DENVER, COLORADO — Today’s total solar eclipse was my fourth and my son’s first, and despite some traffic delays, it was a total success!
Our plan was to witness the eclipse from Casper, Wyoming, where I once worked, so we got up early to drive from Denver. But, traffic on I-25 was slower than we expected, and we realized that if we continued to Casper, we’d miss most of the show, including totality. So, we opted to stop at Wheatland, which was just on the edge of totality. [See map below.]
We got there just in time for me to mount my camera on a Benro tripod to catch first contact (no ETs, sorry).
To minimize camera shake, I used a wireless shutter release for all of these shots. Unlike in 2009, when I used a #14 welding glass to shoot the eclipse in Wuhan, China — which made everything unnaturally green — I used a solar filter film from Thousand Oaks Optical. I waited too long to order a screw-on camera filter, so I settled for taping the film over the lens hood. Low tech, but it worked.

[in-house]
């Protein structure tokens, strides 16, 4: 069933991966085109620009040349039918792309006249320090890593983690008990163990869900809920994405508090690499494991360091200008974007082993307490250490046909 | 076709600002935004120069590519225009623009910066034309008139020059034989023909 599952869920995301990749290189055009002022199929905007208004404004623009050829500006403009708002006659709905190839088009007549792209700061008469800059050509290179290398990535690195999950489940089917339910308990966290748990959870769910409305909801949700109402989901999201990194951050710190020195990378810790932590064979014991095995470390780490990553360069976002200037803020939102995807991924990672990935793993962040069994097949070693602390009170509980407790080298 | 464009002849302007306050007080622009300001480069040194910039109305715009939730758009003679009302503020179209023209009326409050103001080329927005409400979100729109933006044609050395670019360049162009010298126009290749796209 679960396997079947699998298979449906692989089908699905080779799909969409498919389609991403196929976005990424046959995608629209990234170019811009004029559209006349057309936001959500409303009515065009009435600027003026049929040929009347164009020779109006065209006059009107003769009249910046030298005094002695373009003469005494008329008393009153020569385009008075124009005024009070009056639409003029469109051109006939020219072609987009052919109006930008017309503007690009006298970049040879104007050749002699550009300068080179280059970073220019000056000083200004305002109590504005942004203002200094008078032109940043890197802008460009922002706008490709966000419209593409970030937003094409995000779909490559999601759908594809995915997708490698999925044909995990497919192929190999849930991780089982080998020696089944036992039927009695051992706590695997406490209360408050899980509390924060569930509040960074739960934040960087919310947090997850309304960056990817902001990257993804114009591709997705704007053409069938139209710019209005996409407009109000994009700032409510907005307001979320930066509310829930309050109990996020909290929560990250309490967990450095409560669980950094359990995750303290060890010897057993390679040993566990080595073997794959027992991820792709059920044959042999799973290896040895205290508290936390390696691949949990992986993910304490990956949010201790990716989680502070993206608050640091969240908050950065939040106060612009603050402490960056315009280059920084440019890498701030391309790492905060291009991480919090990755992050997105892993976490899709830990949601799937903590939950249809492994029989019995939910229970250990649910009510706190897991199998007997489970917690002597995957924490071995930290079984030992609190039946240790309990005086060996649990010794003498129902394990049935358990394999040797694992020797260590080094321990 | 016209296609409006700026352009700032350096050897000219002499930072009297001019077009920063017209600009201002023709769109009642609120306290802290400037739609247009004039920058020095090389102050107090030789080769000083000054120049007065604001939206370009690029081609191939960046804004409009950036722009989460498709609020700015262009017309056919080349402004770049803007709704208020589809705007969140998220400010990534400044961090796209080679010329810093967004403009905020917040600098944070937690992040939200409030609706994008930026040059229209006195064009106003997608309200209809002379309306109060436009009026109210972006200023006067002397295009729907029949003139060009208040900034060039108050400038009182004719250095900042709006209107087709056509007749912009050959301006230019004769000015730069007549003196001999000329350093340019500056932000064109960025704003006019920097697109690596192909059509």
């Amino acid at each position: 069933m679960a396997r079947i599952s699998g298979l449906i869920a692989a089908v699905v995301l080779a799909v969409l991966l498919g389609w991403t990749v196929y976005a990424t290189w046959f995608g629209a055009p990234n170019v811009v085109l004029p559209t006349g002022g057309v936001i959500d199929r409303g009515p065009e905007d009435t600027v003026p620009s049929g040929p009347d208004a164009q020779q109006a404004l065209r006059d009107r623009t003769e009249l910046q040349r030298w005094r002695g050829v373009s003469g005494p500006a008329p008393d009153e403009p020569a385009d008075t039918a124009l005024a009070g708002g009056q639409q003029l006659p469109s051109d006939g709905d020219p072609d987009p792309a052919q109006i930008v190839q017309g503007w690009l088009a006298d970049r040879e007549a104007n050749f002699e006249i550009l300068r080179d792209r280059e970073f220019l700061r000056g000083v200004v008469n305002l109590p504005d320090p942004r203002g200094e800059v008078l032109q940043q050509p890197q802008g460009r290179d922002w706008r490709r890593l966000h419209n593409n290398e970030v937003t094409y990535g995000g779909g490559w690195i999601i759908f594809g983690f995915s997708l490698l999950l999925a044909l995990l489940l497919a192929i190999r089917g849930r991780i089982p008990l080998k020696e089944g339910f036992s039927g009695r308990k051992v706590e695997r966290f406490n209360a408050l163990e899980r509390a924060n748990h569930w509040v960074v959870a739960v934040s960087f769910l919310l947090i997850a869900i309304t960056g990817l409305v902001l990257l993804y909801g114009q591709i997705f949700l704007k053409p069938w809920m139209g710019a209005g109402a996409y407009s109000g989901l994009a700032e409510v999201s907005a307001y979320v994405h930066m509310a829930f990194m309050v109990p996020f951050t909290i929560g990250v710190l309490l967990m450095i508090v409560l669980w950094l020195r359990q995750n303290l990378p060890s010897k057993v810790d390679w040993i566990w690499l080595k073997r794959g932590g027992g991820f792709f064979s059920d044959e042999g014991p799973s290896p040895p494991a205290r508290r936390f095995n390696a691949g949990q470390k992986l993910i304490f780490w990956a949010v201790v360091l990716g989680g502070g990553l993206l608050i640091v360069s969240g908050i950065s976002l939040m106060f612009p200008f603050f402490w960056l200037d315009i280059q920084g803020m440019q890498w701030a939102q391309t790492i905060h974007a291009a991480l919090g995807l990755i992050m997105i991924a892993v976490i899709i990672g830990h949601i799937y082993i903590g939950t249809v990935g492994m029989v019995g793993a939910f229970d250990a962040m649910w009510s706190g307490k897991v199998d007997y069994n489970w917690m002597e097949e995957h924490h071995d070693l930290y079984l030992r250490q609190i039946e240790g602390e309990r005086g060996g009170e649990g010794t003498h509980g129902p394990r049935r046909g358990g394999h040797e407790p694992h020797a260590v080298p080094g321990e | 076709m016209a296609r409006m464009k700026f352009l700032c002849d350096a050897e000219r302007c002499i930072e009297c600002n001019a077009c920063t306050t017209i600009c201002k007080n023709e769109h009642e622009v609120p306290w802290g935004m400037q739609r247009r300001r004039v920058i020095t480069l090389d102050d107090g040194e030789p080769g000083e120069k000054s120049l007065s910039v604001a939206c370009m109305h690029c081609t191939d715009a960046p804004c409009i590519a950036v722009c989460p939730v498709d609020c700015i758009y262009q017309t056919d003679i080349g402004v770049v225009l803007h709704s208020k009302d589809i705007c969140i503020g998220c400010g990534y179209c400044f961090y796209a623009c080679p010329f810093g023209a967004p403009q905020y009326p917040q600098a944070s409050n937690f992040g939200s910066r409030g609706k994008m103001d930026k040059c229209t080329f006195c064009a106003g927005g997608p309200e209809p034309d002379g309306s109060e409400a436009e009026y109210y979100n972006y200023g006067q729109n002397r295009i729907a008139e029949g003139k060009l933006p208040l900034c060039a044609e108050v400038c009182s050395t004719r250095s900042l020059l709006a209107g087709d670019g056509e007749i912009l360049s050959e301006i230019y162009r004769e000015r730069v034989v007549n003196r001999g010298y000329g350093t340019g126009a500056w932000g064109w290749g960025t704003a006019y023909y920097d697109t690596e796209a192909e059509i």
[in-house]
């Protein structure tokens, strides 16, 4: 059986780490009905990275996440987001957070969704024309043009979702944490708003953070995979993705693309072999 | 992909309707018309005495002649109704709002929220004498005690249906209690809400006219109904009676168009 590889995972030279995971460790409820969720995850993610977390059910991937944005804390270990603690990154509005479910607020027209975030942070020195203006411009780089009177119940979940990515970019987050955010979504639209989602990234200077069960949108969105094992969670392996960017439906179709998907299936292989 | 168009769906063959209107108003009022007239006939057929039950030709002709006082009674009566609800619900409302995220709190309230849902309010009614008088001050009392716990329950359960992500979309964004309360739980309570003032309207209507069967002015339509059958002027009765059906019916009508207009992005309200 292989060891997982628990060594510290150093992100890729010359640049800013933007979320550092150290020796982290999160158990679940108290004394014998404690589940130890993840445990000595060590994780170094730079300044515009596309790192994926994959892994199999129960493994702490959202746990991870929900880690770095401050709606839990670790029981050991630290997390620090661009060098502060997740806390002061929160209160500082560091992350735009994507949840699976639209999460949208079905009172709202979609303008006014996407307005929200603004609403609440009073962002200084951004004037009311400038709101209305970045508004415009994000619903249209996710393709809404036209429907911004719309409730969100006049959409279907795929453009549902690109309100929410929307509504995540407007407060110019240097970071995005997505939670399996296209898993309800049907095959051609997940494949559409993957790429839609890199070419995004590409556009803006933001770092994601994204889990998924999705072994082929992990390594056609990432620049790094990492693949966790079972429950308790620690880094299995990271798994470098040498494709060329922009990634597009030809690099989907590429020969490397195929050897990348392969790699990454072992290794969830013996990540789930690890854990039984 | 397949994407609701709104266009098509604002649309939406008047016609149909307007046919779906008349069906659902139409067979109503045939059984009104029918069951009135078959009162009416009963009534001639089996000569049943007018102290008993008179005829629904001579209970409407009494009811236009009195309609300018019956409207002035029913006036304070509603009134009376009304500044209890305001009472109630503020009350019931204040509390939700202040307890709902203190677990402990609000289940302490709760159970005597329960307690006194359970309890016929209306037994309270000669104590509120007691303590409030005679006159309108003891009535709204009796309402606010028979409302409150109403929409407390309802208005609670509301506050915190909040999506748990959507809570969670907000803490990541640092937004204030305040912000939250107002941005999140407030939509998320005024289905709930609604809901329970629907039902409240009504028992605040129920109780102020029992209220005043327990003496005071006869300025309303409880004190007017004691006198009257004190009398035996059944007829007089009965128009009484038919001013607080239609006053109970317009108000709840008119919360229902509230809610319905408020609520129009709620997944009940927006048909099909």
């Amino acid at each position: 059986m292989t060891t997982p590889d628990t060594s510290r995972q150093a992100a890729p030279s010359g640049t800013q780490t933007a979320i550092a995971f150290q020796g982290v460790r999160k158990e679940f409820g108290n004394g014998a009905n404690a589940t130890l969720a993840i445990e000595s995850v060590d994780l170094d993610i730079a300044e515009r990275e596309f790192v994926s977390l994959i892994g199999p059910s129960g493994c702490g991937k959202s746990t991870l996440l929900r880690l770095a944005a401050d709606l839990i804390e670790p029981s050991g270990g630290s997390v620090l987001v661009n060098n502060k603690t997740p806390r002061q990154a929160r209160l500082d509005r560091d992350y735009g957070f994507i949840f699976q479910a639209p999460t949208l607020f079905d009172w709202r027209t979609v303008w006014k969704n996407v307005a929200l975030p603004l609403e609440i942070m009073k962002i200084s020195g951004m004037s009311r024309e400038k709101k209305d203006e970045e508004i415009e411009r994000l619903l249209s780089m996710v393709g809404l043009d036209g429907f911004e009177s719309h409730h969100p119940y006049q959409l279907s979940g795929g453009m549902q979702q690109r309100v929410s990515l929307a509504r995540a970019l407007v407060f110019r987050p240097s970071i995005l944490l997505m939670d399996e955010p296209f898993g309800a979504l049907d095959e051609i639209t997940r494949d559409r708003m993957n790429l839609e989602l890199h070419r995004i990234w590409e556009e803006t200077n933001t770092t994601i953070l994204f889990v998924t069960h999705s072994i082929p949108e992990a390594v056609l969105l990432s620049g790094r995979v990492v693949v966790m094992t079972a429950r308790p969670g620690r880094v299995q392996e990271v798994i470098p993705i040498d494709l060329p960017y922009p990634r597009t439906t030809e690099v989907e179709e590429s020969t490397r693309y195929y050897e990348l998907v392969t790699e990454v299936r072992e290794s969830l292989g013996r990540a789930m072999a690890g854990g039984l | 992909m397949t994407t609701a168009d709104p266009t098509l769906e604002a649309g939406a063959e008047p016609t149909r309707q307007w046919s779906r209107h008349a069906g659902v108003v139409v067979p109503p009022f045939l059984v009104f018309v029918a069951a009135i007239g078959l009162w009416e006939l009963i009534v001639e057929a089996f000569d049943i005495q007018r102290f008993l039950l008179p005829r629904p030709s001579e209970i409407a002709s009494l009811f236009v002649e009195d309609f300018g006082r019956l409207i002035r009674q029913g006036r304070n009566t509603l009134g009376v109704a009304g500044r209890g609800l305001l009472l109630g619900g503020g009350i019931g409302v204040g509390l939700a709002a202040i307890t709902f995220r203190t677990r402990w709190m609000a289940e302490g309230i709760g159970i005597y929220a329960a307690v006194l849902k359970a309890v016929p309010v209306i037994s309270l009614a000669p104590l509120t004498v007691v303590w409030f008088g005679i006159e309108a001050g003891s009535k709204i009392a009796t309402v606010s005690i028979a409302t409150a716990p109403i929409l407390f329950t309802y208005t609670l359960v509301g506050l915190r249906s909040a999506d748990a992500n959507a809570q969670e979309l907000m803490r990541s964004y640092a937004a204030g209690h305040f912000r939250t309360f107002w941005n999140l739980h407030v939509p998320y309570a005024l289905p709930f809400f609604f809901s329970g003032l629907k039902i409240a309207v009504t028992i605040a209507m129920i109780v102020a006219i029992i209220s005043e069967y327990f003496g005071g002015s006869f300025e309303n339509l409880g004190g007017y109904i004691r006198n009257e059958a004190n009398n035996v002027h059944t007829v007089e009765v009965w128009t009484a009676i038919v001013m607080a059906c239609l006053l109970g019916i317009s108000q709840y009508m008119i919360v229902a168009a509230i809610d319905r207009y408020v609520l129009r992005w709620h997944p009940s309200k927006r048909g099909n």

Also, I discovered the camera could not automatically adjust the shutter speed and aperture properly, so I used manual mode for all these shots.
Once the Sun’s disk is covered by the Moon, it’s safe to remove the solar filter (and your eclipse goggles) to view the corona.
Getting ready for the second diamond ring view …
And totality ends.
Totality in Wheatland was about 1 minute. In Casper and other locations along the center line of the eclipse, it lasted 2 or more minutes.
Compared to my 2009 eclipse experience in Wuhan, this venture was more successful. We had cloudless skies, while in Wuhan the clouds moved in right as totality began, so my shots of the corona were not so impressive. Plus, using a proper solar filter improves the image quality. Next time, I’ll remember to order a specific camera filter for my telephoto well in advance of the eclipse.
If you’d like to compare these with the photos I took in Wuhan eight years ago, they are in this Google Photos folder.
Also published on Medium.